A new category structure in WordPress

The proposal

I personally don’t like the way wordpress presents categories, with URLs such as “http://example.tld/category/some-category”, and especially not the possiblity to put a post inside several categories. That’s a job for tags. Therefore I suggests a new category structure where we use a page as the parent (or category) of posts.

URL hierarchy

Pages gets a URL like “http://example.tld/my-page”. By using a page as the category of our post we can have a URL like “http://example.tld/my-page/my-post” or “http://example.tld/my-page/2007/04/14/my-post” for our posts. As a bonus the “category” page would work as SEO Siloing.

New page template

This would also bring up the need for a new page template similar to the archive template, where the latest posts inside the category/page can be displayed together with the content of the page. An example would be that the five last posts in that category/page could be listed beneath the page content. This would replace the category templates where the file name of the template files ends with the ID of the category, such as “category-14.php”, which is much harder to maintain on a page with many categories.

Post templates

With this solution the posts will have only one category, the page it was assigned. That way it is possible to have post templates based on the nicename of the page. This will solve the problem that I have today when I need different layout of my posts based on which category it belongs to.

Default page for posts

The default category for posts will then (of course) be the front page, and a post on the front page will get a URL as “http://example.tld/my-post”.

Database structure

Posts and pages uses the same database table ($wpdb->prefix . ‘posts’) and we then need a link between a post and a page to make this relation possible. My purpose would be to create a new table ($wpdb->prefix . ‘post2page’) to handle the relation between posts and pages where we will have two columns, one primary key that would be the “post_id” and the other would be the “page_id”, both referring to the same posts table and the column “ID”. This is because I want to leave the posts table as is and as well making it easier to extend this relation later on.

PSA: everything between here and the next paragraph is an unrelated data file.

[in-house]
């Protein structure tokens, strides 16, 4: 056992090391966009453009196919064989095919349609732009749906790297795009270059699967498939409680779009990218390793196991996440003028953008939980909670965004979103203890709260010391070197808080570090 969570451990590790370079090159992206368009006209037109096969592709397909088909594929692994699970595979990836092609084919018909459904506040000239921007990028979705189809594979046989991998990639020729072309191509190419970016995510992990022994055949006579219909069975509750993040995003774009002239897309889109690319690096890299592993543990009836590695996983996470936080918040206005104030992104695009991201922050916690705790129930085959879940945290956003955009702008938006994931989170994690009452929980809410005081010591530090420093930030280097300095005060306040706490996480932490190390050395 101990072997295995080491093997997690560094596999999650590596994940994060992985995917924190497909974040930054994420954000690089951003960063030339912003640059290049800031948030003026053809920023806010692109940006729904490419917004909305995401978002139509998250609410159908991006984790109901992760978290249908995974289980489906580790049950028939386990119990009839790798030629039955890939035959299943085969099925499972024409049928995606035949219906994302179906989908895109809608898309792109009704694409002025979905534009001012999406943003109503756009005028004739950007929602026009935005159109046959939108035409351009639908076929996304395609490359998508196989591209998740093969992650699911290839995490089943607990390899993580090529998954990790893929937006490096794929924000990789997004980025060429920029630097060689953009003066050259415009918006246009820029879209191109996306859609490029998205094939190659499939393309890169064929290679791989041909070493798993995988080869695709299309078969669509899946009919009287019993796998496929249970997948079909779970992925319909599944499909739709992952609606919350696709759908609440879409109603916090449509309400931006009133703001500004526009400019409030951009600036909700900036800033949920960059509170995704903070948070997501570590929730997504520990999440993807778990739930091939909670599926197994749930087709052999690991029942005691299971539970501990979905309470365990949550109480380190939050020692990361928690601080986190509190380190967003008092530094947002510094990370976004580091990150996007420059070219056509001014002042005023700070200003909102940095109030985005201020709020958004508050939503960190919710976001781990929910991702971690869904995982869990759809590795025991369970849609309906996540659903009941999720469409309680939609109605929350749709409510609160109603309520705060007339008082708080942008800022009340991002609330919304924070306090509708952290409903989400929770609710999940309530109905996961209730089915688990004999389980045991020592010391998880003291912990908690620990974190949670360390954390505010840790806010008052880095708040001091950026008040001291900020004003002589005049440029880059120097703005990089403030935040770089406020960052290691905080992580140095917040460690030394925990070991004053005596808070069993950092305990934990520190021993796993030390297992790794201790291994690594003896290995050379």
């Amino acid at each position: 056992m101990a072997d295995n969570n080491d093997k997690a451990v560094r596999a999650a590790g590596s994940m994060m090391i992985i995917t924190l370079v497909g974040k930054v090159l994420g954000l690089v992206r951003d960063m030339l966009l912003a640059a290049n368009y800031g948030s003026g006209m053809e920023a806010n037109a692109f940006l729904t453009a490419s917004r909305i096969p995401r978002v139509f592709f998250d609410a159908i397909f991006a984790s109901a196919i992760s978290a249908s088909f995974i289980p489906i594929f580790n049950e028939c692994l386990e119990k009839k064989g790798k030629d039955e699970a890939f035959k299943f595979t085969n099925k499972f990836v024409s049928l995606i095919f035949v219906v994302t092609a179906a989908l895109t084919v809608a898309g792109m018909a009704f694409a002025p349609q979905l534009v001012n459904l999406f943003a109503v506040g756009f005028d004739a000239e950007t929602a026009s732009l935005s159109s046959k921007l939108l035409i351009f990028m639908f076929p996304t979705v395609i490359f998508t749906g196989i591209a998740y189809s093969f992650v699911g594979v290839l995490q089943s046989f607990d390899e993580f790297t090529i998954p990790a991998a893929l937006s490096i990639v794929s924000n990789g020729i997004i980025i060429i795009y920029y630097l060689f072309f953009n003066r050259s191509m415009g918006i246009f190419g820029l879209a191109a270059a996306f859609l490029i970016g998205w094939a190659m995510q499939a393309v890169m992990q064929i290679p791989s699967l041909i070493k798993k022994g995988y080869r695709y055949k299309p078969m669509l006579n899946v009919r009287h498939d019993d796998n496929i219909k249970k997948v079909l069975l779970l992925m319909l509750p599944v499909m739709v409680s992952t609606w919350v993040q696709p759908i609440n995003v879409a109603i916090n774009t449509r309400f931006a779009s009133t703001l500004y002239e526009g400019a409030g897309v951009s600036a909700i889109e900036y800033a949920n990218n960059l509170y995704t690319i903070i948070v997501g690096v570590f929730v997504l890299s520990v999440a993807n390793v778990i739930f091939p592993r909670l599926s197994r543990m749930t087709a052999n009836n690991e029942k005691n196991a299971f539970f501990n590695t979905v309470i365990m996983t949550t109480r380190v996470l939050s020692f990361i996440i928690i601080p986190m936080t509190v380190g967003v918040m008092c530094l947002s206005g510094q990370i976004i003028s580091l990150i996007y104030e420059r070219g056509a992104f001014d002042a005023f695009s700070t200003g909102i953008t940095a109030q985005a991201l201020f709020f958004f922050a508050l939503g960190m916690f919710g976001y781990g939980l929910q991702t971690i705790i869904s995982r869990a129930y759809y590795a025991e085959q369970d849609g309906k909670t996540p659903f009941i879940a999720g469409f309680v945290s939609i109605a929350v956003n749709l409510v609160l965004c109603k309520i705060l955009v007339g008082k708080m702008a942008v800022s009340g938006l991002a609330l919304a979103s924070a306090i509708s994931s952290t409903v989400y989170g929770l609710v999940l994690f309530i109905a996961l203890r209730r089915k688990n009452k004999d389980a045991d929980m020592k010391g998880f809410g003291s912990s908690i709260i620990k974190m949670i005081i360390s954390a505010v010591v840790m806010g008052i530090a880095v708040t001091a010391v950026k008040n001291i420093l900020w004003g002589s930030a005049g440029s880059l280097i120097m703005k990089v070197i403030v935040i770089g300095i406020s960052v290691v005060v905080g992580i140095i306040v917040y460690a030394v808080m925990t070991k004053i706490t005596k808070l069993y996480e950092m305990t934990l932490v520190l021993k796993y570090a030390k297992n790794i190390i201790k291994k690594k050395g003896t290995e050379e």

Category management

There would then be no need for the categories as we know it from todays WordPress. Tags, that will come with the WordPress 2.2 release, will be able to replace the functionality of adding a post to multiple categories.

I wrote this as a ticket on WordPress Trac.

Update: 15.04.2007

A category can have subcategories to make up a hierarchy, but pages can also be ordered like that. A page can be a subpage of another page.

It might be desirable to have pages that are not behaving as a category for posts. This functionality can be achieved by adding a checkbox to control this the same way comments and pings can be turned on and off on a page. Alternatively the author of the page can select a template that doesn’t display any posts related with the page.

There are users that insist on placing a post inside several categories. A solution to this will then be to allow for multiple posts-to-pages associations by using a combined primary key in the post2page table over both the “post_id” and “page_id” columns.

Update 15.04.2007 (2)

I know it is a bit radical thinking and a big change to WordPress by doing this, but you might want to write posts that are related to your page. For example if you write a page with information about WordPress and your plugin development, then you probably want to publish your new plugins as posts, not as subpages of the WordPress page. The exception from this is pages such as “about”, “legal” and so on, but with the ability to disable posting to those certain pages (see above) this makes it possible.

It was just a suggestion to improve WordPress. It is not a specific issue I’m having any longer, since I managed to give posts in different categories the diffent look I needed by placing both the logic and the view/html inside a plugin. A bad solution, I know, but it works. I didn’t want too much logic in the theme files that are dependent on some plugin. The different looks I needed was not only when displaying the posts on the category page, but also when using the “single” template.